Hi I’m Kathryn, a protection insurance adviser. That means I help people to get life insurance, critical illness cover and income protection. I specialise in helping people with health conditions to get insurance, especially when they have been told that they cannot have cover.
I’m going to focus on some key things with regards to how to protect your income as a women, things that I think women should really know about.
Be financially independent
An insurance policy that is being overlooked so often is income protection. I’m 35 and a non-smoker. The risk that I won’t be able to work for more than 2 months because I’m ill is 41%. That means that for every 100 people like me, 41 will need to take a few months of work at least. Statutory sick pay is currently £95.85 per week. That’s roughly £415.35 to live on for a month.
An income protection policy pays out a regular monthly income to you, if you are unable to work due to ill health. Depending upon the insurer that you use, you can also get access to things like remote on demand GPs, rehabilitation services like physiotherapy, access to specialist nurses to help you understand and adapt to health conditions that you have.
It used to be that not many women took out these policies. Women often stayed at home with the kids, or the man of the house brought in the main money and priority would be given to his insurance needs. I’m thrilled to say that this mindset is changing.
It’s not something that we want to think about, but people can become seriously ill and unable to work, people can die, relationships can end. I’ve had close friends be hit with complete whammies when partners could no longer provide to the household. They were faced with raising children on their own and maintaining the house, all on their own salary.
It’s great to plan a future together forever, but it’s sensible to plan just in case something happens and you can only rely on your own money. By having something like income protection you can protect your income if you fall ill. Some policies can also offer financial support if you have a child who becomes ill and you need to take time away from work. There are lots of things that these policies can potentially do, it’s not just about the money, it’s all the extras that can truly make a difference if you need to make a claim.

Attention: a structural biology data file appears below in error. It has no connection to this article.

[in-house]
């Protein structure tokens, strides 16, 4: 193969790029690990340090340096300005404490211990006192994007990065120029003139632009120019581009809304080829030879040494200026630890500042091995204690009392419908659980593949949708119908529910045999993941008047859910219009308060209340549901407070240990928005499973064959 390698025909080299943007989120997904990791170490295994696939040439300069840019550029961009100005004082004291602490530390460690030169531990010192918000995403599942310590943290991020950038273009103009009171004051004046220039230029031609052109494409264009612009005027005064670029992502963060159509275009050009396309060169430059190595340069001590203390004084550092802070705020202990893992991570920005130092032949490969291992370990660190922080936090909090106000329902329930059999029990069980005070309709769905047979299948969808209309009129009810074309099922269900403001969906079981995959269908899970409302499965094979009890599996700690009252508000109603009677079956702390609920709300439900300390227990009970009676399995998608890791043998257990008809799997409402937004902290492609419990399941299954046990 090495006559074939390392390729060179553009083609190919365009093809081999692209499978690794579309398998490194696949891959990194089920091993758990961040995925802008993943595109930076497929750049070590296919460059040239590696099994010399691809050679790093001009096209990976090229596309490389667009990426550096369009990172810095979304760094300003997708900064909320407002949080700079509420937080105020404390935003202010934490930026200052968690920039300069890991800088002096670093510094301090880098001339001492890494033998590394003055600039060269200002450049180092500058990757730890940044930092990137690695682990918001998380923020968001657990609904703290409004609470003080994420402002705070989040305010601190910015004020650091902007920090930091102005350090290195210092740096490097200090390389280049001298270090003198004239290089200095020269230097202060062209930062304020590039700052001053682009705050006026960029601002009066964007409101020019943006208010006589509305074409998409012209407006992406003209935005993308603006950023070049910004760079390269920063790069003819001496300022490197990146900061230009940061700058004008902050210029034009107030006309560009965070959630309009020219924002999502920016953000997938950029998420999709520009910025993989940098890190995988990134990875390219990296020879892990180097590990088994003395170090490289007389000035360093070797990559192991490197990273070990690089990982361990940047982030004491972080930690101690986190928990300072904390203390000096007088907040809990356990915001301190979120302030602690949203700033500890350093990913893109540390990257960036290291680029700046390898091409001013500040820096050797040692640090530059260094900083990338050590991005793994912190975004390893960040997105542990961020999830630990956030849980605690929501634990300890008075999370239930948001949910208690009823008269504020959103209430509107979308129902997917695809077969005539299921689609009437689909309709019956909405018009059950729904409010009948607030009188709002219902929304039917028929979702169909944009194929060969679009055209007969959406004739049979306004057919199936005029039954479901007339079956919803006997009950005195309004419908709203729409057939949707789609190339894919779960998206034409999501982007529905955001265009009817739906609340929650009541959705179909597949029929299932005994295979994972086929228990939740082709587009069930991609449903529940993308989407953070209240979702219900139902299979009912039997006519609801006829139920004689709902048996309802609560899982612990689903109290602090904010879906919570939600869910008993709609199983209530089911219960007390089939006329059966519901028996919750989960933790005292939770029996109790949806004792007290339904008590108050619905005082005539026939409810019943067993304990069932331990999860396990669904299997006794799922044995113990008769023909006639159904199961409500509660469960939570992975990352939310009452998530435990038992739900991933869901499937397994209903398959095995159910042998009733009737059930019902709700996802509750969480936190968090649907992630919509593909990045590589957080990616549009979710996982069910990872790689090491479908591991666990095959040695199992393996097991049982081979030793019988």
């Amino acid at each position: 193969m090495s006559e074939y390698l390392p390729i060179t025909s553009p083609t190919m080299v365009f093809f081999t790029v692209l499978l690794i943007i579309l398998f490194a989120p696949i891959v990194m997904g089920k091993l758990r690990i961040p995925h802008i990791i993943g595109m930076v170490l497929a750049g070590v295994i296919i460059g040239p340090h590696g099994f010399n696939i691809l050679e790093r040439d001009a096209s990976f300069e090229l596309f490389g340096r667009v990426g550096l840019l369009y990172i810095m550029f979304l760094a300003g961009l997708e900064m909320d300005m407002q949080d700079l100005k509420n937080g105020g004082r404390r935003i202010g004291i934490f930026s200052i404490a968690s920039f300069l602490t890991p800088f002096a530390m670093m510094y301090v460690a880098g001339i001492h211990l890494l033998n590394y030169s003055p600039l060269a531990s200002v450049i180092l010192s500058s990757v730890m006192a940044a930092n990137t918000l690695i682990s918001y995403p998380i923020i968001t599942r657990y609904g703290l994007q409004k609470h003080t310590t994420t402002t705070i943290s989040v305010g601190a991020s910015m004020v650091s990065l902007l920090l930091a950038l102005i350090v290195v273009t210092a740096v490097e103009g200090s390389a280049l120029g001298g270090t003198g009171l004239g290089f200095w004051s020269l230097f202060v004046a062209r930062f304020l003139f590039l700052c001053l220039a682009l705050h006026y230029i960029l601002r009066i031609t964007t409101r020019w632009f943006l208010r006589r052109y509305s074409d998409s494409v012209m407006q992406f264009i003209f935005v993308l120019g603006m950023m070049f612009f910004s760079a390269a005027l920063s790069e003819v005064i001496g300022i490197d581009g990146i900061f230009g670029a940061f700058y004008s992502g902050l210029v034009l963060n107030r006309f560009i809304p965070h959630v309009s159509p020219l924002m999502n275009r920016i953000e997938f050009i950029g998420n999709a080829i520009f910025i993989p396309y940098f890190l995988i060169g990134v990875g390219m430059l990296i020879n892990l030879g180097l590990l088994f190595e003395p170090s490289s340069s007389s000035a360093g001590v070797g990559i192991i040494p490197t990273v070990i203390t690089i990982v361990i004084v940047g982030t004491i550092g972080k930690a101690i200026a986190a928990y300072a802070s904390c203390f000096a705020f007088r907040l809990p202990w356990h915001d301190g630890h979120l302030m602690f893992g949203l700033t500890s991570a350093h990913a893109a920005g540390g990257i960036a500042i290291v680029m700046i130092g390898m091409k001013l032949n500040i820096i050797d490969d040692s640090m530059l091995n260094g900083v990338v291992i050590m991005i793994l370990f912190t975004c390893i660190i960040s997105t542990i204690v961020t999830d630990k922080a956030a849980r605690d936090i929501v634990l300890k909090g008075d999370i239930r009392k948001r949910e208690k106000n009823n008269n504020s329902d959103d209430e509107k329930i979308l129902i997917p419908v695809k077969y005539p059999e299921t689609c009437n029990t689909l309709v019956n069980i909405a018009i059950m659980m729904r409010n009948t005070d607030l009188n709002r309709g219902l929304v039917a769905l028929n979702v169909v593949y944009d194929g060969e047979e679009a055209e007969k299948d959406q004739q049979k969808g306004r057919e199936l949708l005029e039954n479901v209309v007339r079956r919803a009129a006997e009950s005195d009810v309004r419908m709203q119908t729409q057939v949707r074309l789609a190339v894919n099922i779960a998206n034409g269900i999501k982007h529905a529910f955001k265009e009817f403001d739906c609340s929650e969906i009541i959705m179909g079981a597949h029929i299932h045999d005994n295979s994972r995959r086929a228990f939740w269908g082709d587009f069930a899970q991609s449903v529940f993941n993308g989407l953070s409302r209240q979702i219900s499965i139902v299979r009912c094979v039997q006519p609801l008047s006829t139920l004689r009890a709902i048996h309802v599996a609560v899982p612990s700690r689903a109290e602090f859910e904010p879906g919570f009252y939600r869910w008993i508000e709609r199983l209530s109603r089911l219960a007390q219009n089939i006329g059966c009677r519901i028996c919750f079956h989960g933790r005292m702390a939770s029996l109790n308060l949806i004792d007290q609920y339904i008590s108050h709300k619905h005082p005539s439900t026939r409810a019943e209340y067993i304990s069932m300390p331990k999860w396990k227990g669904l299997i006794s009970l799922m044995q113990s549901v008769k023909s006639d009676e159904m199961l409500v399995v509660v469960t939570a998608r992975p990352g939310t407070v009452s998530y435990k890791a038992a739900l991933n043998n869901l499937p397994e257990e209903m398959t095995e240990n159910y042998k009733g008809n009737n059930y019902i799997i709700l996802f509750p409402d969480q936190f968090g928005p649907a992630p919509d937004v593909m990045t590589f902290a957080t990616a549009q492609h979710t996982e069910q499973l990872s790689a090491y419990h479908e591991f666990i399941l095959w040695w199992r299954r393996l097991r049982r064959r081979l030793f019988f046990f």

This is a must, must, must! There are so many people that I speak to that have no idea what their employer offers them. We are all, hopefully, quite aware of the pensions that are in place through work as this is an employment requirement. But, things like death in service (life insurance) and sick pay (above statutory sick pay) are not something that an employer has to offer.
Speak with your employer and find out if you have anything like this, you can often find it out through the Human Resources department. This is also really important if you are wanting something like income protection. Income protection kicks in after a certain amount of time of you being unable to work due to ill health and this cannot clash with your employment benefits.
As an example if you get 2 months full sick pay from work, there is no point in arranging an income protection policy that kicks in after 1 month. You will be paying a higher premium with it being able to cover you so soon if you’re ill, but you will not be able to claim on it (even though you are paying for it!) until after the sick pay from work ends.
There are also quite a few good options if you are an owner of a Limited company. These are known as Group Income Protection or Executive Income Protection. The one you can access can depend upon your company structure, if you employ people and a couple of other eligibility criteria. Why do this instead of arranging it another way? The premiums can be offset against your business tax.
Know Your Options
There are so many versions of income protection, it can be daunting when you first start looking. Here’s a quick rundown of things you will see:
- Monthly Benefit: This is the amount that the policy will directly pay to you each month if you make a successful claim e.g. £1,200, £1,750, £2,200.
- Deferred Period: The amount of time that you must be unable to work due to ill health, before the claim can start e.g. 4 weeks, 8 weeks, 26 weeks, 52 weeks.
- Policy Term: This is how long the policy lasts for, usually to a set age e.g. 60, 65, 68.
- Premium: This is what you will pay each month to have the policy e.g. £25, £55, £90.